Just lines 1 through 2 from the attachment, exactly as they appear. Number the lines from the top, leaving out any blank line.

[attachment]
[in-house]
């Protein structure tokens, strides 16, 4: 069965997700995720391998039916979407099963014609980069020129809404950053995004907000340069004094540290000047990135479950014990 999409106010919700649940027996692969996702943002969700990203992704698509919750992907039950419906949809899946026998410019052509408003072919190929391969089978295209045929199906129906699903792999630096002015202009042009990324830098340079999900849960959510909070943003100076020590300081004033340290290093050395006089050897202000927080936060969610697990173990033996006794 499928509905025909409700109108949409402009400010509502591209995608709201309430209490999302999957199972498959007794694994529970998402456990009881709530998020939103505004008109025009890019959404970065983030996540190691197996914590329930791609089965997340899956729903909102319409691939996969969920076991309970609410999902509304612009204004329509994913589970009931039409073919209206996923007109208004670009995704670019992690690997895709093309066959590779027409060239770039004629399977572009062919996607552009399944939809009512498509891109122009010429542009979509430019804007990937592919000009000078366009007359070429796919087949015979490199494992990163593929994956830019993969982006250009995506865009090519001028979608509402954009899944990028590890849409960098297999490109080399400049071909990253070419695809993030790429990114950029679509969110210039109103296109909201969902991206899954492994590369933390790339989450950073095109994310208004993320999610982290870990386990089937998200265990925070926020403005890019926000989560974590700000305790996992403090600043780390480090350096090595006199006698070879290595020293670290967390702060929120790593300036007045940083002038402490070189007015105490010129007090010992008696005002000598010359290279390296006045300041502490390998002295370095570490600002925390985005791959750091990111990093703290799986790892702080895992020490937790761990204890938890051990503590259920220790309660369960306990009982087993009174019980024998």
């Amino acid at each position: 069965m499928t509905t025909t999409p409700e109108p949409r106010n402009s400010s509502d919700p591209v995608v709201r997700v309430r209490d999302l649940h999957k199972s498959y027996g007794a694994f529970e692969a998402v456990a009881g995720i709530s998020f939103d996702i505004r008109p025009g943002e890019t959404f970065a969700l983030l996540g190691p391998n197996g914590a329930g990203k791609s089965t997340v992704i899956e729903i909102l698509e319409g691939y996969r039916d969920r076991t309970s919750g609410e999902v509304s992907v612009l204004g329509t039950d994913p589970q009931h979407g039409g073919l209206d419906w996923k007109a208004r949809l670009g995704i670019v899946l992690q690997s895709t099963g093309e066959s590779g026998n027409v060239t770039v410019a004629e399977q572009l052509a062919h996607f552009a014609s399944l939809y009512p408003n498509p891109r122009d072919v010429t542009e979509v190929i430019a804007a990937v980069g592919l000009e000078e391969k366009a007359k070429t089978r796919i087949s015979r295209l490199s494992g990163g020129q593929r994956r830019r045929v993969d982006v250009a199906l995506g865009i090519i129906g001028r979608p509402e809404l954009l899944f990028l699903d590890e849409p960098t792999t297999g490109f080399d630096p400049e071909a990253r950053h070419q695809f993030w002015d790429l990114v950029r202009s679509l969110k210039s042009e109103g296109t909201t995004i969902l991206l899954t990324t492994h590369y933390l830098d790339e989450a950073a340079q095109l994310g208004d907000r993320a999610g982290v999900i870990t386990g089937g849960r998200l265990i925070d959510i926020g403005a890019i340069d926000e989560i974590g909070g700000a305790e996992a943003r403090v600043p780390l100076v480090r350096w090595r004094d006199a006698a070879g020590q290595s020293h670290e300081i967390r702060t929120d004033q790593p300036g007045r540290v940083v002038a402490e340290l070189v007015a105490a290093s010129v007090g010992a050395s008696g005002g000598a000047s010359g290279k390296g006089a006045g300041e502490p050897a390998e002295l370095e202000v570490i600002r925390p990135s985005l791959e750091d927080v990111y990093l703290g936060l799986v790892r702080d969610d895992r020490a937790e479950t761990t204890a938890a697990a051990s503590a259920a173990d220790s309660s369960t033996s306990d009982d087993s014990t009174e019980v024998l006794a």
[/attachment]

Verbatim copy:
[in-house]
């Protein structure tokens, strides 16, 4: 069965997700995720391998039916979407099963014609980069020129809404950053995004907000340069004094540290000047990135479950014990 999409106010919700649940027996692969996702943002969700990203992704698509919750992907039950419906949809899946026998410019052509408003072919190929391969089978295209045929199906129906699903792999630096002015202009042009990324830098340079999900849960959510909070943003100076020590300081004033340290290093050395006089050897202000927080936060969610697990173990033996006794 499928509905025909409700109108949409402009400010509502591209995608709201309430209490999302999957199972498959007794694994529970998402456990009881709530998020939103505004008109025009890019959404970065983030996540190691197996914590329930791609089965997340899956729903909102319409691939996969969920076991309970609410999902509304612009204004329509994913589970009931039409073919209206996923007109208004670009995704670019992690690997895709093309066959590779027409060239770039004629399977572009062919996607552009399944939809009512498509891109122009010429542009979509430019804007990937592919000009000078366009007359070429796919087949015979490199494992990163593929994956830019993969982006250009995506865009090519001028979608509402954009899944990028590890849409960098297999490109080399400049071909990253070419695809993030790429990114950029679509969110210039109103296109909201969902991206899954492994590369933390790339989450950073095109994310208004993320999610982290870990386990089937998200265990925070926020403005890019926000989560974590700000305790996992403090600043780390480090350096090595006199006698070879290595020293670290967390702060929120790593300036007045940083002038402490070189007015105490010129007090010992008696005002000598010359290279390296006045300041502490390998002295370095570490600002925390985005791959750091990111990093703290799986790892702080895992020490937790761990204890938890051990503590259920220790309660369960306990009982087993009174019980024998």